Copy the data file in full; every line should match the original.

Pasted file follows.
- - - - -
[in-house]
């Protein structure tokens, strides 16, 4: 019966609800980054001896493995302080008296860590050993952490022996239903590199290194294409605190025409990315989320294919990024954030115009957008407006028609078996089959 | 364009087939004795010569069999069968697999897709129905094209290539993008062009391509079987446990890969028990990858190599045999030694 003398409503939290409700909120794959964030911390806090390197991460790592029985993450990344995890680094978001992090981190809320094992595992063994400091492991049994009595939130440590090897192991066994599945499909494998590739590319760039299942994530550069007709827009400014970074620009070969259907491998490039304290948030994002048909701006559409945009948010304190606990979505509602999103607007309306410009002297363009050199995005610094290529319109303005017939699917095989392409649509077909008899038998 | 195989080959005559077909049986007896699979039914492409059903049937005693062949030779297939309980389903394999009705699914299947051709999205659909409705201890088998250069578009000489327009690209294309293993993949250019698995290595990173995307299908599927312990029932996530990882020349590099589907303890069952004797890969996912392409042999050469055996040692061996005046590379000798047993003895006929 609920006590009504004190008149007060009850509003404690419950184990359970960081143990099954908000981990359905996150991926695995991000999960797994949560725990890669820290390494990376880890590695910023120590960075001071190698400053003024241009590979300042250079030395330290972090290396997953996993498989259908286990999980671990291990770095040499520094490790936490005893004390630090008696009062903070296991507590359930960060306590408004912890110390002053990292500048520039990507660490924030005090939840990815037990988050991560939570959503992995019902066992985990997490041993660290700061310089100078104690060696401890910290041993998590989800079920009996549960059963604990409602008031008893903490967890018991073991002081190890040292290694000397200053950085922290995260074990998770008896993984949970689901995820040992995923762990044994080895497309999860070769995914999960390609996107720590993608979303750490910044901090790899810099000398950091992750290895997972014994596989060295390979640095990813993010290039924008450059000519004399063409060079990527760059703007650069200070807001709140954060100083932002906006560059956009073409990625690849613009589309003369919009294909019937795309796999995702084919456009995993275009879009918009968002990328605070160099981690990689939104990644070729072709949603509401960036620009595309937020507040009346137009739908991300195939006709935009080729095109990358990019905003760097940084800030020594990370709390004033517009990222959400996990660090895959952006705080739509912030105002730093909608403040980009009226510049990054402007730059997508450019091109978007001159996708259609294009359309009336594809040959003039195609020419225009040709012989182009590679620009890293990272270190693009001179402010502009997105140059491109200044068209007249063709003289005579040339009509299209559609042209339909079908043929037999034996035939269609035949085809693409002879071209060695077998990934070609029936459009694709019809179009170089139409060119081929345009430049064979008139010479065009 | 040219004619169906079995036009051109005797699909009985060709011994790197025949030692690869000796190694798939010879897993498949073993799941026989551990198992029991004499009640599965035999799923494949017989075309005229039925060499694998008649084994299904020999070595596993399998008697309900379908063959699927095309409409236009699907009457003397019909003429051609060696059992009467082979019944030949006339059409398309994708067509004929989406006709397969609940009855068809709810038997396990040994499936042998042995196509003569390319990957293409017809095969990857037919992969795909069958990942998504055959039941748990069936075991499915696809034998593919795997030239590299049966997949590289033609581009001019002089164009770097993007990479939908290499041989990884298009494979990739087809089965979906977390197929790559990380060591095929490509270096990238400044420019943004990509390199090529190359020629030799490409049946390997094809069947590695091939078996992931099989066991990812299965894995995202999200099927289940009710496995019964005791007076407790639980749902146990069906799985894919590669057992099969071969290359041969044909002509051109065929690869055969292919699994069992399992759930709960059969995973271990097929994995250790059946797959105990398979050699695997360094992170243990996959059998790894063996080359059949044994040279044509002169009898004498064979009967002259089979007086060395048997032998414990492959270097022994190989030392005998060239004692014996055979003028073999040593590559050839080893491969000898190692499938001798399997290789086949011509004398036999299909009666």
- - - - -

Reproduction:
[in-house]
């Protein structure tokens, strides 16, 4: 019966609800980054001896493995302080008296860590050993952490022996239903590199290194294409605190025409990315989320294919990024954030115009957008407006028609078996089959 | 364009087939004795010569069999069968697999897709129905094209290539993008062009391509079987446990890969028990990858190599045999030694 003398409503939290409700909120794959964030911390806090390197991460790592029985993450990344995890680094978001992090981190809320094992595992063994400091492991049994009595939130440590090897192991066994599945499909494998590739590319760039299942994530550069007709827009400014970074620009070969259907491998490039304290948030994002048909701006559409945009948010304190606990979505509602999103607007309306410009002297363009050199995005610094290529319109303005017939699917095989392409649509077909008899038998 | 195989080959005559077909049986007896699979039914492409059903049937005693062949030779297939309980389903394999009705699914299947051709999205659909409705201890088998250069578009000489327009690209294309293993993949250019698995290595990173995307299908599927312990029932996530990882020349590099589907303890069952004797890969996912392409042999050469055996040692061996005046590379000798047993003895006929 609920006590009504004190008149007060009850509003404690419950184990359970960081143990099954908000981990359905996150991926695995991000999960797994949560725990890669820290390494990376880890590695910023120590960075001071190698400053003024241009590979300042250079030395330290972090290396997953996993498989259908286990999980671990291990770095040499520094490790936490005893004390630090008696009062903070296991507590359930960060306590408004912890110390002053990292500048520039990507660490924030005090939840990815037990988050991560939570959503992995019902066992985990997490041993660290700061310089100078104690060696401890910290041993998590989800079920009996549960059963604990409602008031008893903490967890018991073991002081190890040292290694000397200053950085922290995260074990998770008896993984949970689901995820040992995923762990044994080895497309999860070769995914999960390609996107720590993608979303750490910044901090790899810099000398950091992750290895997972014994596989060295390979640095990813993010290039924008450059000519004399063409060079990527760059703007650069200070807001709140954060100083932002906006560059956009073409990625690849613009589309003369919009294909019937795309796999995702084919456009995993275009879009918009968002990328605070160099981690990689939104990644070729072709949603509401960036620009595309937020507040009346137009739908991300195939006709935009080729095109990358990019905003760097940084800030020594990370709390004033517009990222959400996990660090895959952006705080739509912030105002730093909608403040980009009226510049990054402007730059997508450019091109978007001159996708259609294009359309009336594809040959003039195609020419225009040709012989182009590679620009890293990272270190693009001179402010502009997105140059491109200044068209007249063709003289005579040339009509299209559609042209339909079908043929037999034996035939269609035949085809693409002879071209060695077998990934070609029936459009694709019809179009170089139409060119081929345009430049064979008139010479065009 | 040219004619169906079995036009051109005797699909009985060709011994790197025949030692690869000796190694798939010879897993498949073993799941026989551990198992029991004499009640599965035999799923494949017989075309005229039925060499694998008649084994299904020999070595596993399998008697309900379908063959699927095309409409236009699907009457003397019909003429051609060696059992009467082979019944030949006339059409398309994708067509004929989406006709397969609940009855068809709810038997396990040994499936042998042995196509003569390319990957293409017809095969990857037919992969795909069958990942998504055959039941748990069936075991499915696809034998593919795997030239590299049966997949590289033609581009001019002089164009770097993007990479939908290499041989990884298009494979990739087809089965979906977390197929790559990380060591095929490509270096990238400044420019943004990509390199090529190359020629030799490409049946390997094809069947590695091939078996992931099989066991990812299965894995995202999200099927289940009710496995019964005791007076407790639980749902146990069906799985894919590669057992099969071969290359041969044909002509051109065929690869055969292919699994069992399992759930709960059969995973271990097929994995250790059946797959105990398979050699695997360094992170243990996959059998790894063996080359059949044994040279044509002169009898004498064979009967002259089979007086060395048997032998414990492959270097022994190989030392005998060239004692014996055979003028073999040593590559050839080893491969000898190692499938001798399997290789086949011509004398036999299909009666």